The comments of an editor of the publishing house that has given me a contract on the book carry more weight than those of my neighbor. But even the neighbor's feedback matters because he represents readers. If one reader says the manuscript got slow around chapter 5, others might put the book down at that point and never come back to it (and never tell their friends what a good book it is, never give it as a gift, and never recommend that anyone buy it....) And just because the editor makes a suggestion doesn't mean you are stuck with it. Someone at the publishing house wanted to begin So That's What God is Like with "Once there was a little boy named Temba who lived in South Africa." I called them up and said, "NO WAY, JOSE!" (politely, of course.)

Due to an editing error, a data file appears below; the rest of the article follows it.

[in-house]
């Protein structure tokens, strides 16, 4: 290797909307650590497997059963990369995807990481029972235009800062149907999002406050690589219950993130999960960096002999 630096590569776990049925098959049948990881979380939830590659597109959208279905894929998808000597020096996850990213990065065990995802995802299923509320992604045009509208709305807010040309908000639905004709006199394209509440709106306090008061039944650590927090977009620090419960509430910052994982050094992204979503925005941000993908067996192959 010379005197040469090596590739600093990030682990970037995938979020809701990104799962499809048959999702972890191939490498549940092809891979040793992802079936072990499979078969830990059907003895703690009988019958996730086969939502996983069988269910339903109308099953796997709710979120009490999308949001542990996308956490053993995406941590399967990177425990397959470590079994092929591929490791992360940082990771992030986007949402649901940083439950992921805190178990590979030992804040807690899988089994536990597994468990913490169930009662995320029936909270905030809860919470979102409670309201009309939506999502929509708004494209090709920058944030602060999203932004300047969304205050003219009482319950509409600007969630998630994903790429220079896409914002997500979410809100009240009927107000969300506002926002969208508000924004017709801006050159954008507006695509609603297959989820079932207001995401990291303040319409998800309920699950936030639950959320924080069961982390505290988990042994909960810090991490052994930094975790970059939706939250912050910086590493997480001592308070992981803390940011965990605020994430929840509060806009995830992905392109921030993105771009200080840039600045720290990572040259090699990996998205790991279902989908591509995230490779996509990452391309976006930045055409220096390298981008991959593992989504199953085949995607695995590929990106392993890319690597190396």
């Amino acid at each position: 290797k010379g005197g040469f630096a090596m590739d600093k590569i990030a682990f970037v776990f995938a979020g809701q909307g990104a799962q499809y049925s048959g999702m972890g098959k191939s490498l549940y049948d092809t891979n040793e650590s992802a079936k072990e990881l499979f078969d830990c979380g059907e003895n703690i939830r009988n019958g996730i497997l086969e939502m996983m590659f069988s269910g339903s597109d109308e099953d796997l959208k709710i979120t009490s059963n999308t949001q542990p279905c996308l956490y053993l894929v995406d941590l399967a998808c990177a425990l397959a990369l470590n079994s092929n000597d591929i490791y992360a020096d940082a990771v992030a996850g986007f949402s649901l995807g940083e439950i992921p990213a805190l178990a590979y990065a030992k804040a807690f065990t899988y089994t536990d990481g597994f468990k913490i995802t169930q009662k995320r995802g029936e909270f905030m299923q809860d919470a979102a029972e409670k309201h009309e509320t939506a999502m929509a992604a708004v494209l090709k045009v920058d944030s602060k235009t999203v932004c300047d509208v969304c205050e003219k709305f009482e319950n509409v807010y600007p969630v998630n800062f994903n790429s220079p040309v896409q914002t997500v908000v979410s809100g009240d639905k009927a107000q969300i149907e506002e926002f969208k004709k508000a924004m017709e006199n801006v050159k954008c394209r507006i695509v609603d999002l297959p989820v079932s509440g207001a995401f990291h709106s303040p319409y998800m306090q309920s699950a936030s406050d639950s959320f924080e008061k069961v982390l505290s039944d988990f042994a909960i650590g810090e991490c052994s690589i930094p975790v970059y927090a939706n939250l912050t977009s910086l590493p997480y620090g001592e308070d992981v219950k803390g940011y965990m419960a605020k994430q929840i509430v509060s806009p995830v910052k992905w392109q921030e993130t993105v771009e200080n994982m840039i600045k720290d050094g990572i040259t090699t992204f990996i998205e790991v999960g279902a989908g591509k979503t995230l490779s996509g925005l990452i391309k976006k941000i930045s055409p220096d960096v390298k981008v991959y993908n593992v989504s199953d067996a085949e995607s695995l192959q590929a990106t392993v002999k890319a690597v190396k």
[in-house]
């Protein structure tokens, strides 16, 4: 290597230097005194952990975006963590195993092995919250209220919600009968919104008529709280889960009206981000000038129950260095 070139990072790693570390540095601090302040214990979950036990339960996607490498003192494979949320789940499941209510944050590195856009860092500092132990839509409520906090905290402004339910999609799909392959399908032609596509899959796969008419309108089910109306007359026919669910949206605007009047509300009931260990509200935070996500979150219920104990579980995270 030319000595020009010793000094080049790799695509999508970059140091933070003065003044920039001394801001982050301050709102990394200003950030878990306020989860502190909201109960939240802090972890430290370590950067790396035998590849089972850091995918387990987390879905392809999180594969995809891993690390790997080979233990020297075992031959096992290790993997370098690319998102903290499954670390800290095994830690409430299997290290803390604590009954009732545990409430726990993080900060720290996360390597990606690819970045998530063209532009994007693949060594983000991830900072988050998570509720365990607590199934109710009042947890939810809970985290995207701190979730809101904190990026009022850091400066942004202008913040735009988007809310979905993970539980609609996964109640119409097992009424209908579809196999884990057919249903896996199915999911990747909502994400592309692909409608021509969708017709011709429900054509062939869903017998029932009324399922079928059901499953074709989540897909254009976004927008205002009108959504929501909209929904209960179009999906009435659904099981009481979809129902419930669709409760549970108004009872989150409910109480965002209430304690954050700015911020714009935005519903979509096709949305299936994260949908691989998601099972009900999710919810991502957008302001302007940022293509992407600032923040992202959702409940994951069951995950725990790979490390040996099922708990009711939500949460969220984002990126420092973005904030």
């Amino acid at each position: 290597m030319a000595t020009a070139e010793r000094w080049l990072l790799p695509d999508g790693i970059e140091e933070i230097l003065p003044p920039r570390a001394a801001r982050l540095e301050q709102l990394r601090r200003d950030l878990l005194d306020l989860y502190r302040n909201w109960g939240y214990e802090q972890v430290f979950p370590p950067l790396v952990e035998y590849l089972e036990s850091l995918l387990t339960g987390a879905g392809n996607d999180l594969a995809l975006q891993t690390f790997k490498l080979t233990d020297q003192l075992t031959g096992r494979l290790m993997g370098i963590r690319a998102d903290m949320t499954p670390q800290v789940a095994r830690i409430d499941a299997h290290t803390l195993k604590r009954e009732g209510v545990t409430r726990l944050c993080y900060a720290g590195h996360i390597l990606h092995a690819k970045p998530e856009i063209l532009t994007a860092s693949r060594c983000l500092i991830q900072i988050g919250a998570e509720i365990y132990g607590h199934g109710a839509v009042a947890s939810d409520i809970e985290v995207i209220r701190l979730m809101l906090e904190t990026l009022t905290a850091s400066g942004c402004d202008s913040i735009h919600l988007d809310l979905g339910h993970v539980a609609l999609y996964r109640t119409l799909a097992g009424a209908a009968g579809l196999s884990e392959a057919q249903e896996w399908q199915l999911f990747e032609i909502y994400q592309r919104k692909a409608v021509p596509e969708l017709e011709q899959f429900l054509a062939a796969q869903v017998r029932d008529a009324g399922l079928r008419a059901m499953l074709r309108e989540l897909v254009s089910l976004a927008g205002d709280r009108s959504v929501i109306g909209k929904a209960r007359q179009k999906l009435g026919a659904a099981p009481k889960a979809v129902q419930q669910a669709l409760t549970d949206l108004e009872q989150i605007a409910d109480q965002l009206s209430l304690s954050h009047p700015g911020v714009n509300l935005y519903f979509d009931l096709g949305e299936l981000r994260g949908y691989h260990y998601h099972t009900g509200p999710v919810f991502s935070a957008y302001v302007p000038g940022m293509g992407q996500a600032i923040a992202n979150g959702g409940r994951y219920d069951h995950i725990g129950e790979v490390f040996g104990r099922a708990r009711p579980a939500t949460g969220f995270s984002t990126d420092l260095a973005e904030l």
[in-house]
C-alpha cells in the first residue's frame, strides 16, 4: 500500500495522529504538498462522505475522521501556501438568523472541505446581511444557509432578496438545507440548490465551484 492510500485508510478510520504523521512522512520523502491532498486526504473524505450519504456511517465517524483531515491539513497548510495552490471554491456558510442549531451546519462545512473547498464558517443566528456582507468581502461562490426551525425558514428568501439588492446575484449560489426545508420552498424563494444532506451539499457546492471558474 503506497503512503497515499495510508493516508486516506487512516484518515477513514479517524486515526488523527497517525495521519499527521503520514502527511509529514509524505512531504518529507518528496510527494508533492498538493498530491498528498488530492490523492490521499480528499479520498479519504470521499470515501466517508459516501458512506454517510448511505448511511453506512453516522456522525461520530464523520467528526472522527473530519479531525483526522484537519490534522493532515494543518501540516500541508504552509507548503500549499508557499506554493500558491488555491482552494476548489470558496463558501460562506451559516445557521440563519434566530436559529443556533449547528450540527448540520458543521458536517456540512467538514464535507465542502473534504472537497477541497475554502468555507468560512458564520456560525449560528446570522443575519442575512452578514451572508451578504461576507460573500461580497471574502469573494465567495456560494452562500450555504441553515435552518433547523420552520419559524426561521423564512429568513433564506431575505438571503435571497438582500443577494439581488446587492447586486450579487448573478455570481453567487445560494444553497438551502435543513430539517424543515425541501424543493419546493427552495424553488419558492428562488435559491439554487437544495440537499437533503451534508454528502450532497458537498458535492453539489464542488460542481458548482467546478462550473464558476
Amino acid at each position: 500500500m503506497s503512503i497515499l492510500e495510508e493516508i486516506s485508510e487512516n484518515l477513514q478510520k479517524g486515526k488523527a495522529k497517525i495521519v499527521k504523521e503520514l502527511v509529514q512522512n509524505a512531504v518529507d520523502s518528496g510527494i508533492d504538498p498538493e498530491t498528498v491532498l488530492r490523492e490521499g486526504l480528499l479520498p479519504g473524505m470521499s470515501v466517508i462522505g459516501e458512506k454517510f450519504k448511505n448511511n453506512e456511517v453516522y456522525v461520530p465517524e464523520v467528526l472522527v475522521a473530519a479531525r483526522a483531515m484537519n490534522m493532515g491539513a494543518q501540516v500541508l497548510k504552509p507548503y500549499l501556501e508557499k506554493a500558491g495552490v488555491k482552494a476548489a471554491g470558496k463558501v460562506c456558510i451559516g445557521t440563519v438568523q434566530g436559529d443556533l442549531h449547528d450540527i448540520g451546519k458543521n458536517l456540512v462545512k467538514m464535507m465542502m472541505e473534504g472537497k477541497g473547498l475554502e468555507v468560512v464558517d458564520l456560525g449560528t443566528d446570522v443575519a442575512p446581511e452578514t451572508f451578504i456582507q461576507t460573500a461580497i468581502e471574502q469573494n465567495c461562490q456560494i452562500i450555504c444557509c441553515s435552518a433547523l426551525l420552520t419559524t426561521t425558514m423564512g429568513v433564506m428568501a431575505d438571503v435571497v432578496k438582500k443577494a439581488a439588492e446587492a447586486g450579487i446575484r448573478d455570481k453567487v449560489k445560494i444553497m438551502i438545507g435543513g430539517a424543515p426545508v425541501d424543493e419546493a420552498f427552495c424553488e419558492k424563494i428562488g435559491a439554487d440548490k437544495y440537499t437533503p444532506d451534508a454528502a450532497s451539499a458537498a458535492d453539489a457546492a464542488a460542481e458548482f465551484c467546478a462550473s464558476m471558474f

Feedback from a prospective publisher is especially valuable. First, it is seldom given since they are so busy. Second, following their suggestions may make a difference in the response of the next publisher you approach--or even gain you a second look with the first.

Next week we'll look at the major changes I DON'T want to make.

Sunday, June 7, 2009

Handling Feedback--Believe in Your Story

A friend taking a writing class recently asked, "What do you do when you start struggling with feedback you've received?" As I get used to a new critique group--people I'm just getting to know, whose writing I am not yet familiar with--it is a question I am looking at as well.

A writer has to balance two concepts: the need to believe in herself and her story, and the fact that if she doesn’t listen, she won’t grow as a writer.